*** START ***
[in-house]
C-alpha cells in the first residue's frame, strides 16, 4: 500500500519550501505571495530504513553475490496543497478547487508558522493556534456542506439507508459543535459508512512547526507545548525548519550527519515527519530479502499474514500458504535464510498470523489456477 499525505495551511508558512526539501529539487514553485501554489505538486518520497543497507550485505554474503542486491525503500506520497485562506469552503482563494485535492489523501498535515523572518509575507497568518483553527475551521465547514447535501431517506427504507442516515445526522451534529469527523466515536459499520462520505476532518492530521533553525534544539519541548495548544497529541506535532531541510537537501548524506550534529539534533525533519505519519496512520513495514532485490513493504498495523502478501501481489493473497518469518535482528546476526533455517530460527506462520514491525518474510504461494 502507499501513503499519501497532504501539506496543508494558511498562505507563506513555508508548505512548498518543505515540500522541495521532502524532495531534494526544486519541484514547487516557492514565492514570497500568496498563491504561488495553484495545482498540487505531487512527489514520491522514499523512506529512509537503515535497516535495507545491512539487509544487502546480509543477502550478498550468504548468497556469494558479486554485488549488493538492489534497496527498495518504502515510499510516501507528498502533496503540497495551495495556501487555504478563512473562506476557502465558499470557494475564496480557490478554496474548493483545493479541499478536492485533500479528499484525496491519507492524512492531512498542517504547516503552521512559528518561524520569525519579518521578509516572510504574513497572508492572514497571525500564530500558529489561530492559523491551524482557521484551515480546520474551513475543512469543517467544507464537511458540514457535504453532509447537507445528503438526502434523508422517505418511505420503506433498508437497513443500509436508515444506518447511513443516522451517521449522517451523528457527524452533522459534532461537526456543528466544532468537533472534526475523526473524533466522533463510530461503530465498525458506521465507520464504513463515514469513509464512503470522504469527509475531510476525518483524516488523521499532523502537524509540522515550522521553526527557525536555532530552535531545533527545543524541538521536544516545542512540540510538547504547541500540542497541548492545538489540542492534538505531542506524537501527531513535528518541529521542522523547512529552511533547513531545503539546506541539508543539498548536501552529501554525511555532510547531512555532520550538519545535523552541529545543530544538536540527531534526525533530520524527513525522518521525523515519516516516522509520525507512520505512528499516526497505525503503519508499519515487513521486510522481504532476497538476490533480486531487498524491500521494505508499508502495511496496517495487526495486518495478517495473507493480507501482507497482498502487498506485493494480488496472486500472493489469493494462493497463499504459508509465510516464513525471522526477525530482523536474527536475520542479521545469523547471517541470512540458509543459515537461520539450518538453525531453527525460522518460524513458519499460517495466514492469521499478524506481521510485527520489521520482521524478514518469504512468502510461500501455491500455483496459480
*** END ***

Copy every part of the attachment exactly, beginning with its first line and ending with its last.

[in-house]
C-alpha cells in the first residue's frame, strides 16, 4: 500500500519550501505571495530504513553475490496543497478547487508558522493556534456542506439507508459543535459508512512547526507545548525548519550527519515527519530479502499474514500458504535464510498470523489456477 499525505495551511508558512526539501529539487514553485501554489505538486518520497543497507550485505554474503542486491525503500506520497485562506469552503482563494485535492489523501498535515523572518509575507497568518483553527475551521465547514447535501431517506427504507442516515445526522451534529469527523466515536459499520462520505476532518492530521533553525534544539519541548495548544497529541506535532531541510537537501548524506550534529539534533525533519505519519496512520513495514532485490513493504498495523502478501501481489493473497518469518535482528546476526533455517530460527506462520514491525518474510504461494 502507499501513503499519501497532504501539506496543508494558511498562505507563506513555508508548505512548498518543505515540500522541495521532502524532495531534494526544486519541484514547487516557492514565492514570497500568496498563491504561488495553484495545482498540487505531487512527489514520491522514499523512506529512509537503515535497516535495507545491512539487509544487502546480509543477502550478498550468504548468497556469494558479486554485488549488493538492489534497496527498495518504502515510499510516501507528498502533496503540497495551495495556501487555504478563512473562506476557502465558499470557494475564496480557490478554496474548493483545493479541499478536492485533500479528499484525496491519507492524512492531512498542517504547516503552521512559528518561524520569525519579518521578509516572510504574513497572508492572514497571525500564530500558529489561530492559523491551524482557521484551515480546520474551513475543512469543517467544507464537511458540514457535504453532509447537507445528503438526502434523508422517505418511505420503506433498508437497513443500509436508515444506518447511513443516522451517521449522517451523528457527524452533522459534532461537526456543528466544532468537533472534526475523526473524533466522533463510530461503530465498525458506521465507520464504513463515514469513509464512503470522504469527509475531510476525518483524516488523521499532523502537524509540522515550522521553526527557525536555532530552535531545533527545543524541538521536544516545542512540540510538547504547541500540542497541548492545538489540542492534538505531542506524537501527531513535528518541529521542522523547512529552511533547513531545503539546506541539508543539498548536501552529501554525511555532510547531512555532520550538519545535523552541529545543530544538536540527531534526525533530520524527513525522518521525523515519516516516522509520525507512520505512528499516526497505525503503519508499519515487513521486510522481504532476497538476490533480486531487498524491500521494505508499508502495511496496517495487526495486518495478517495473507493480507501482507497482498502487498506485493494480488496472486500472493489469493494462493497463499504459508509465510516464513525471522526477525530482523536474527536475520542479521545469523547471517541470512540458509543459515537461520539450518538453525531453527525460522518460524513458519499460517495466514492469521499478524506481521510485527520489521520482521524478514518469504512468502510461500501455491500455483496459480